Red Pike (Buttermere)

Published 23 February 2020

Silhouettes of walkers climbing up a hill
The march goes on.

If you’re in Buttermere, you can’t escape a group of fells looking down on the village and the lake. Fells that stand there, calling for you. And I was in Buttermere. And they did call me. So I went to visit five of them, starting with Great Borne and Starling Dodd. My next stop was a bit more reddish.

Is there is such a thing as a classic Buttermere walk, it’s the traverse of Red Pike, High Stile and High Crag. They’re a natural combination. A good ridge walk that that runs along the south west of Buttermere, and with good paths to the village at either end. Stand in the village of Buttermere, or by the edge of the lake with the same name, and you will see them staring down at you. Looking at you as if to say “come on then. What are you waiting for?”

Their draw, their power over walkers, was evident by the steady stream of people heading up to Red Pike. They were following the path from Scale Force that I’d walked up earlier. I hadn’t seen a soul when I had walked up it. But now there were people everywhere, snaking up the hillside almost convoy-like. From my perch on the side of Starling Dodd, I watched them in the distance, each foot slowly moving in front of the other.

The wind that had almost brought me to the ground on top of Starling Dodd, was still blowing. But I could see that those I was watching, were actually able to make progress. They walked hunched forward, making themselves smaller to lessen the wind’s impact. But they were moving. Their progress was vindication of my plan to carry on. Either that or everyone else was as mad as I.

Red Pike, seen from Starling Dodd

The walk from Starling Dodd to Red Pike was, in my mind anyway, the perfect ridge walk. There’d been a lot of effort earlier getting up from the valley floor. But now all that was now needed was a gentle stroll over a grassy hilltop, whilst casually ascending a little bit more height to get to the top.

I joined the convoy, feeling a little odd to be now sharing the fell after a morning alone. But such is the draw of this three fell combo. If it had called to me, it was going to call to others too.

With only a mile to walk, it didn’t take long to walk between the two felltops, and soon I was standing on Red Pike’s summit. Which, I noted with interest, was devoid of red coloured stones. Earlier in the day I’d walked alongside Scale Beck on a path that goes up from the valley to Red Pike itself. The rocks and stones the path that formed the path, were all a deep red. The colour comes from the presence of syenite. Syenite’s not a common rock, and generally appears in pretty small concentrations. But its influence is that it stains the rocks and ground a deep, muddy red. The affect is quite lovely, although its influence on Red Pike’s grassy top was just a little more muted.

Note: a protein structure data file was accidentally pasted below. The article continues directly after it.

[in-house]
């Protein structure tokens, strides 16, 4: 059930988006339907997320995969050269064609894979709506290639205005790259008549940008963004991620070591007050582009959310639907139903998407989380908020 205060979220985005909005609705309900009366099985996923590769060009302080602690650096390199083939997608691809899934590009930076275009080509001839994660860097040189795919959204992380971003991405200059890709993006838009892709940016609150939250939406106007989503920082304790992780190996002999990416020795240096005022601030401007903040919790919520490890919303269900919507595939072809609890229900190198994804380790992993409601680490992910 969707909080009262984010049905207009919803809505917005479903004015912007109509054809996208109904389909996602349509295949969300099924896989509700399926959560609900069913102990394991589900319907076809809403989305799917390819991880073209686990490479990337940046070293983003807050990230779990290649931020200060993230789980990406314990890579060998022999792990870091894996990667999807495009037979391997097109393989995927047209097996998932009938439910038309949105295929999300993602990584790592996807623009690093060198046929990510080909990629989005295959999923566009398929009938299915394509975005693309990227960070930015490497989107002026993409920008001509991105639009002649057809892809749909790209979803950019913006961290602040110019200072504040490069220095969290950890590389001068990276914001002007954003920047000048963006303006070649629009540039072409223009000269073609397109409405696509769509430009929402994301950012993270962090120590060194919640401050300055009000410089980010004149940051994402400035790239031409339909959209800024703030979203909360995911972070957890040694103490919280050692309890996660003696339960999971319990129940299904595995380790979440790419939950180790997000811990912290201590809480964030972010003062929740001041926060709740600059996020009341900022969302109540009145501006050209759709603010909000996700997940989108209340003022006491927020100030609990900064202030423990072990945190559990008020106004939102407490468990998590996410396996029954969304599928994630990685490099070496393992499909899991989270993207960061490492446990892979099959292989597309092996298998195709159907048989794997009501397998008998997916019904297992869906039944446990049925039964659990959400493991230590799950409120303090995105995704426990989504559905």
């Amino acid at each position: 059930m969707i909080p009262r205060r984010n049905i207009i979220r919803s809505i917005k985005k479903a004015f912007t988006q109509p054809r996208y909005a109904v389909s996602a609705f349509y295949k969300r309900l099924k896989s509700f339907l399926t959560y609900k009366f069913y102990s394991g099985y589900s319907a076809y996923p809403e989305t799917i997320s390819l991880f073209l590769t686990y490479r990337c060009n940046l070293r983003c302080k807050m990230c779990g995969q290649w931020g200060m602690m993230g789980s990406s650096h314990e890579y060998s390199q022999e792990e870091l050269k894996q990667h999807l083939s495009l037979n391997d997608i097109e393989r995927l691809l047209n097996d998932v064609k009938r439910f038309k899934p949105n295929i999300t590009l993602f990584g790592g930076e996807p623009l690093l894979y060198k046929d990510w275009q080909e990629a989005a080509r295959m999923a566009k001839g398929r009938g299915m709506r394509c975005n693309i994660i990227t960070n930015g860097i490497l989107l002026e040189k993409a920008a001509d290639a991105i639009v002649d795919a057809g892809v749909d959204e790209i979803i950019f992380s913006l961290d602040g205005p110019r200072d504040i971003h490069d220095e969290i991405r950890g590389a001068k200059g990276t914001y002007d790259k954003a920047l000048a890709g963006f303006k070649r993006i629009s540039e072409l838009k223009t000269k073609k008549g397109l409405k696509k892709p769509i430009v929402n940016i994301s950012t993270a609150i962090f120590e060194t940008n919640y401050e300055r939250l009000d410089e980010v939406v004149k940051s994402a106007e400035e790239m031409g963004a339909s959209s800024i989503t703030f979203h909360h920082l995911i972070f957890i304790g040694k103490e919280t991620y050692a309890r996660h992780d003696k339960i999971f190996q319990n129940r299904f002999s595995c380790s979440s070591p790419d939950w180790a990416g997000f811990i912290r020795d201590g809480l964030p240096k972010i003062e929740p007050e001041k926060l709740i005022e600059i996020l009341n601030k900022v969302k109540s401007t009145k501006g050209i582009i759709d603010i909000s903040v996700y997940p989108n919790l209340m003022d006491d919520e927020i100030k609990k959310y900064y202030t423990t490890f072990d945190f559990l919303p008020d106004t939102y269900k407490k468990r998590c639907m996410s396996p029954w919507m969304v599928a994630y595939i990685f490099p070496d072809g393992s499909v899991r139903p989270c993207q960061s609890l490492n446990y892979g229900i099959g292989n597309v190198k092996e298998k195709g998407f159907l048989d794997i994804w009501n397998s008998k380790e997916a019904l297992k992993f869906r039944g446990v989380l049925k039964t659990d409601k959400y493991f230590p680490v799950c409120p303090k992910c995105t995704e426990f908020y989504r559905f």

The main focus of Red Pike’s summit was a large cairn, and a wind shelter that was full. Full of people complaining about the wind. I didn’t know what they were complaining about. First of all, unlike me, they had shelter from it. But also here at Red Pike I could actually stand upright without any difficulty. Over at Starling Dodd, if I’d tried standing upright, the wind would have blown to the floor in seconds. Wind? These people knew nothing of the word!

A large group of people at the summit of Red Pike
Crowds congregating on Red Pike

And with all their moaning about the wind, did they shuffle up to allow other walkers to sit down and escape it? Of course not. So I wandered around the top instead, enjoying the view. A thoroughly more positive experience. For Red Pike gives you a chance to see five lakes from one place. Not a unique proposition, but one that’s not exactly common. Buttermere and Crummock Water sit to the north east. Ennerdale in the west. And in the distance, the tiny Loweswater, and huge of Derwent Water, sitting at the edge of Keswick. It was a pretty good viewpoint.

My wandering also yielded a mostly sheltered spot to sit, not far from the wind shelter. So I sat down and made the most of it. Without complaining. Starling Dodd hadn’t enabled me to enjoy the results of my all my hard work. There hadn’t been much of a chance to enjoy the scenery. Now I could. And I was going to make the most of it.

Next time: High Stile

Buttermere, seen from Red Pike's summit
Buttermere, seen from Red Pike’s summit

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